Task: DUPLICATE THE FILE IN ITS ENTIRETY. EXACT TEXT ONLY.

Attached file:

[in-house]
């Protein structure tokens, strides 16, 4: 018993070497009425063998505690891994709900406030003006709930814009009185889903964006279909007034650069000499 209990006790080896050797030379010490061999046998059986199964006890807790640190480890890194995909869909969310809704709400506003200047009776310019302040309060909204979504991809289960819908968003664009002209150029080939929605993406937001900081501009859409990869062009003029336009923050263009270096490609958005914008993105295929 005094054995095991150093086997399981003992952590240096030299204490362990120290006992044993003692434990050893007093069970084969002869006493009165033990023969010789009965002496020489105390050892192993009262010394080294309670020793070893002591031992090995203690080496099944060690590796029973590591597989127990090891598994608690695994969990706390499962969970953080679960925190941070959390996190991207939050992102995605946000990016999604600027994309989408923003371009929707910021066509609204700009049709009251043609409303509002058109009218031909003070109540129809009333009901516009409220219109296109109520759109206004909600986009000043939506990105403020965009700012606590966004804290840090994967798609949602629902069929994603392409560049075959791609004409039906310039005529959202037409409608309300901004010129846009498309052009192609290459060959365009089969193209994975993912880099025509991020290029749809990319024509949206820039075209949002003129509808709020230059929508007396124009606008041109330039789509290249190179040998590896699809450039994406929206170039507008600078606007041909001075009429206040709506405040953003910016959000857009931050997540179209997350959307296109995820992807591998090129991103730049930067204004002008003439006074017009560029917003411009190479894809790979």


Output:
[in-house]
């Protein structure tokens, strides 16, 4: 018993070497009425063998505690891994709900406030003006709930814009009185889903964006279909007034650069000499 209990006790080896050797030379010490061999046998059986199964006890807790640190480890890194995909869909969310809704709400506003200047009776310019302040309060909204979504991809289960819908968003664009002209150029080939929605993406937001900081501009859409990869062009003029336009923050263009270096490609958005914008993105295929 005094054995095991150093086997399981003992952590240096030299204490362990120290006992044993003692434990050893007093069970084969002869006493009165033990023969010789009965002496020489105390050892192993009262010394080294309670020793070893002591031992090995203690080496099944060690590796029973590591597989127990090891598994608690695994969990706390499962969970953080679960925190941070959390996190991207939050992102995605946000990016999604600027994309989408923003371009929707910021066509609204700009049709009251043609409303509002058109009218031909003070109540129809009333009901516009409220219109296109109520759109206004909600986009000043939506990105403020965009700012606590966004804290840090994967798609949602629902069929994603392409560049075959791609004409039906310039005529959202037409409608309300901004010129846009498309052009192609290459060959365009089969193209994975993912880099025509991020290029749809990319024509949206820039075209949002003129509808709020230059929508007396124009606008041109330039789509290249190179040998590896699809450039994406929206170039507008600078606007041909001075009429206040709506405040953003910016959000857009931050997540179209997350959307296109995820992807591998090129991103730049930067204004002008003439006074017009560029917003411009190479894809790979």